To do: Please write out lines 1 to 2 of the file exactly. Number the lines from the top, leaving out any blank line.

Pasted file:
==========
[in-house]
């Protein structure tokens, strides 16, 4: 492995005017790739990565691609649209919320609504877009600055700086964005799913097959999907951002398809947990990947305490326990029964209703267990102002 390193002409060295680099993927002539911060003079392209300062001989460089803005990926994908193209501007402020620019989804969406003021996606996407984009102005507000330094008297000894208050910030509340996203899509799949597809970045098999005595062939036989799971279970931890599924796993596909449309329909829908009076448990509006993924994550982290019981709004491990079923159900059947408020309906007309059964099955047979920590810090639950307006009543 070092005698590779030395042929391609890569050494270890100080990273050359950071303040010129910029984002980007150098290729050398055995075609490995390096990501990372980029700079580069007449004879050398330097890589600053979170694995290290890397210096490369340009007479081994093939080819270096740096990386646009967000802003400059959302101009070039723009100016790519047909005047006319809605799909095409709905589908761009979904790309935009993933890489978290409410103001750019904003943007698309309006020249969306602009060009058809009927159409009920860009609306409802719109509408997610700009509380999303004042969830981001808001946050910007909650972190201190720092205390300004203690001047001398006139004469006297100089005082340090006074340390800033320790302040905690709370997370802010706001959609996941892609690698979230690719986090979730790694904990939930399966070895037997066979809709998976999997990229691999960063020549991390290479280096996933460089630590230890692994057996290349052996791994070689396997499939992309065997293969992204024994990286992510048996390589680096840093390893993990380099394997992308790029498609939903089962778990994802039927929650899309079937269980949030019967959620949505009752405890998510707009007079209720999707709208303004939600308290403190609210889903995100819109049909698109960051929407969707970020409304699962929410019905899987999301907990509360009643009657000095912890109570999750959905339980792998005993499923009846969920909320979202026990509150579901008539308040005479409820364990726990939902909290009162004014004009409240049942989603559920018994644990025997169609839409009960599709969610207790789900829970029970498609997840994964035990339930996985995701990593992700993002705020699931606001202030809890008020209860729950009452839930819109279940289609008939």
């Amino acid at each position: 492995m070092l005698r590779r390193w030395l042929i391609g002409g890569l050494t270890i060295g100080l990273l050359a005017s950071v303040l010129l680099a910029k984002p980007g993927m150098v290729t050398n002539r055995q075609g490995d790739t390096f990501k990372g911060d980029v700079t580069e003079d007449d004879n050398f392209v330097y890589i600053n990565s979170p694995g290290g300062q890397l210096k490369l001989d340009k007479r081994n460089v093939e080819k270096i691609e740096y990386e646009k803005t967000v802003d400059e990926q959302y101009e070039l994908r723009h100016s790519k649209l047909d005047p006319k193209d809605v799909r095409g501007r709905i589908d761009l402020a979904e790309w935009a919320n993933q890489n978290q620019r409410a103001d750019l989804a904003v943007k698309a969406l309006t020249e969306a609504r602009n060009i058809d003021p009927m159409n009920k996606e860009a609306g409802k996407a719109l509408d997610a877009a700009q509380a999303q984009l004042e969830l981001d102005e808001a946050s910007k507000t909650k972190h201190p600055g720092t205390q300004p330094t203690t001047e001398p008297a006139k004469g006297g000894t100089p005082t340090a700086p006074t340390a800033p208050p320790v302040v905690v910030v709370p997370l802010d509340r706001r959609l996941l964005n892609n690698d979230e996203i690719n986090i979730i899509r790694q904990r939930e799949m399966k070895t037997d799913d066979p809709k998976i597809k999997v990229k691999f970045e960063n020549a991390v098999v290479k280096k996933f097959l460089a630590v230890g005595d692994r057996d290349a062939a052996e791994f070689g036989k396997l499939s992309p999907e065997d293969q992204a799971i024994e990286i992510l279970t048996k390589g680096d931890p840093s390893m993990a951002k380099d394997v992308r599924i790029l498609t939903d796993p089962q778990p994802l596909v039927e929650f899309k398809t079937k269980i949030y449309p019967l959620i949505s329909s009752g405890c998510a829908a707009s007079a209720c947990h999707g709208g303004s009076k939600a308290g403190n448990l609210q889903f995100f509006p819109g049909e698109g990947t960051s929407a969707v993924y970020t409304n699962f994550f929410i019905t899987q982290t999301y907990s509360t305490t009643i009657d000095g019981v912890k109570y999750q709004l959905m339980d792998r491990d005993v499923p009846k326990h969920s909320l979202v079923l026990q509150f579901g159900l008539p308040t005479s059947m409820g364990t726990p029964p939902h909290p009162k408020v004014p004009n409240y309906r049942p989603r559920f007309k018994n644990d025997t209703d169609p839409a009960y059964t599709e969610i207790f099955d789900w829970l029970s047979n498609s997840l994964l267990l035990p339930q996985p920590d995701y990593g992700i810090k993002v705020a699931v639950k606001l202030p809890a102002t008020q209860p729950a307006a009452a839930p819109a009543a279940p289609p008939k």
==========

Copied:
[in-house]
């Protein structure tokens, strides 16, 4: 492995005017790739990565691609649209919320609504877009600055700086964005799913097959999907951002398809947990990947305490326990029964209703267990102002 390193002409060295680099993927002539911060003079392209300062001989460089803005990926994908193209501007402020620019989804969406003021996606996407984009102005507000330094008297000894208050910030509340996203899509799949597809970045098999005595062939036989799971279970931890599924796993596909449309329909829908009076448990509006993924994550982290019981709004491990079923159900059947408020309906007309059964099955047979920590810090639950307006009543 070092005698590779030395042929391609890569050494270890100080990273050359950071303040010129910029984002980007150098290729050398055995075609490995390096990501990372980029700079580069007449004879050398330097890589600053979170694995290290890397210096490369340009007479081994093939080819270096740096990386646009967000802003400059959302101009070039723009100016790519047909005047006319809605799909095409709905589908761009979904790309935009993933890489978290409410103001750019904003943007698309309006020249969306602009060009058809009927159409009920860009609306409802719109509408997610700009509380999303004042969830981001808001946050910007909650972190201190720092205390300004203690001047001398006139004469006297100089005082340090006074340390800033320790302040905690709370997370802010706001959609996941892609690698979230690719986090979730790694904990939930399966070895037997066979809709998976999997990229691999960063020549991390290479280096996933460089630590230890692994057996290349052996791994070689396997499939992309065997293969992204024994990286992510048996390589680096840093390893993990380099394997992308790029498609939903089962778990994802039927929650899309079937269980949030019967959620949505009752405890998510707009007079209720999707709208303004939600308290403190609210889903995100819109049909698109960051929407969707970020409304699962929410019905899987999301907990509360009643009657000095912890109570999750959905339980792998005993499923009846969920909320979202026990509150579901008539308040005479409820364990726990939902909290009162004014004009409240049942989603559920018994644990025997169609839409009960599709969610207790789900829970029970498609997840994964035990339930996985995701990593992700993002705020699931606001202030809890008020209860729950009452839930819109279940289609008939």